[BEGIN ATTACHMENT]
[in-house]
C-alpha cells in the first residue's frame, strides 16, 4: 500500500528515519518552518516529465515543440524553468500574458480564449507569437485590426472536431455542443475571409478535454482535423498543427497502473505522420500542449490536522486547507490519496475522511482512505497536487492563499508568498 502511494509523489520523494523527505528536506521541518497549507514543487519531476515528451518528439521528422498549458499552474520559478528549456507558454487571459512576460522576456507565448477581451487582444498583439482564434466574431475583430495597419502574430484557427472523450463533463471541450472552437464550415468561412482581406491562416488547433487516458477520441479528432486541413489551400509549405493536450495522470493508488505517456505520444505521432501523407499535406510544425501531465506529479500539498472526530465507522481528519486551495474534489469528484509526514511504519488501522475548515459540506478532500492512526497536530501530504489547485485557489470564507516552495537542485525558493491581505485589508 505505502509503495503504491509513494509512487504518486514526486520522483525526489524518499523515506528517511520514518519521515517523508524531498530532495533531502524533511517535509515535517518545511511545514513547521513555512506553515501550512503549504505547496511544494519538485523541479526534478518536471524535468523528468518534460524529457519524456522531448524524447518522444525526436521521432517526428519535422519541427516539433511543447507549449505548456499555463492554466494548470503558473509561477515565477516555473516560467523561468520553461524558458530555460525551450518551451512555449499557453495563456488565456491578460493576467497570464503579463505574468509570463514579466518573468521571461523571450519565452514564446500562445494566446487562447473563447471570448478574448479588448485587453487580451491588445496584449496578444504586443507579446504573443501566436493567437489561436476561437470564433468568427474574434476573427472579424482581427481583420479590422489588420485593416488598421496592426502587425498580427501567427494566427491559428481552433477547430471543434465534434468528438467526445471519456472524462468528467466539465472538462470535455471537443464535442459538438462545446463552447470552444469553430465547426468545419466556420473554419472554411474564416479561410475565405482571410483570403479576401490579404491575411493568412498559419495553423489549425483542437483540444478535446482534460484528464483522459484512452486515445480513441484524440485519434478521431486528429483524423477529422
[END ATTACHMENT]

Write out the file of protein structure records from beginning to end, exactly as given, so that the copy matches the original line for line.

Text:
[in-house]
C-alpha cells in the first residue's frame, strides 16, 4: 500500500528515519518552518516529465515543440524553468500574458480564449507569437485590426472536431455542443475571409478535454482535423498543427497502473505522420500542449490536522486547507490519496475522511482512505497536487492563499508568498 502511494509523489520523494523527505528536506521541518497549507514543487519531476515528451518528439521528422498549458499552474520559478528549456507558454487571459512576460522576456507565448477581451487582444498583439482564434466574431475583430495597419502574430484557427472523450463533463471541450472552437464550415468561412482581406491562416488547433487516458477520441479528432486541413489551400509549405493536450495522470493508488505517456505520444505521432501523407499535406510544425501531465506529479500539498472526530465507522481528519486551495474534489469528484509526514511504519488501522475548515459540506478532500492512526497536530501530504489547485485557489470564507516552495537542485525558493491581505485589508 505505502509503495503504491509513494509512487504518486514526486520522483525526489524518499523515506528517511520514518519521515517523508524531498530532495533531502524533511517535509515535517518545511511545514513547521513555512506553515501550512503549504505547496511544494519538485523541479526534478518536471524535468523528468518534460524529457519524456522531448524524447518522444525526436521521432517526428519535422519541427516539433511543447507549449505548456499555463492554466494548470503558473509561477515565477516555473516560467523561468520553461524558458530555460525551450518551451512555449499557453495563456488565456491578460493576467497570464503579463505574468509570463514579466518573468521571461523571450519565452514564446500562445494566446487562447473563447471570448478574448479588448485587453487580451491588445496584449496578444504586443507579446504573443501566436493567437489561436476561437470564433468568427474574434476573427472579424482581427481583420479590422489588420485593416488598421496592426502587425498580427501567427494566427491559428481552433477547430471543434465534434468528438467526445471519456472524462468528467466539465472538462470535455471537443464535442459538438462545446463552447470552444469553430465547426468545419466556420473554419472554411474564416479561410475565405482571410483570403479576401490579404491575411493568412498559419495553423489549425483542437483540444478535446482534460484528464483522459484512452486515445480513441484524440485519434478521431486528429483524423477529422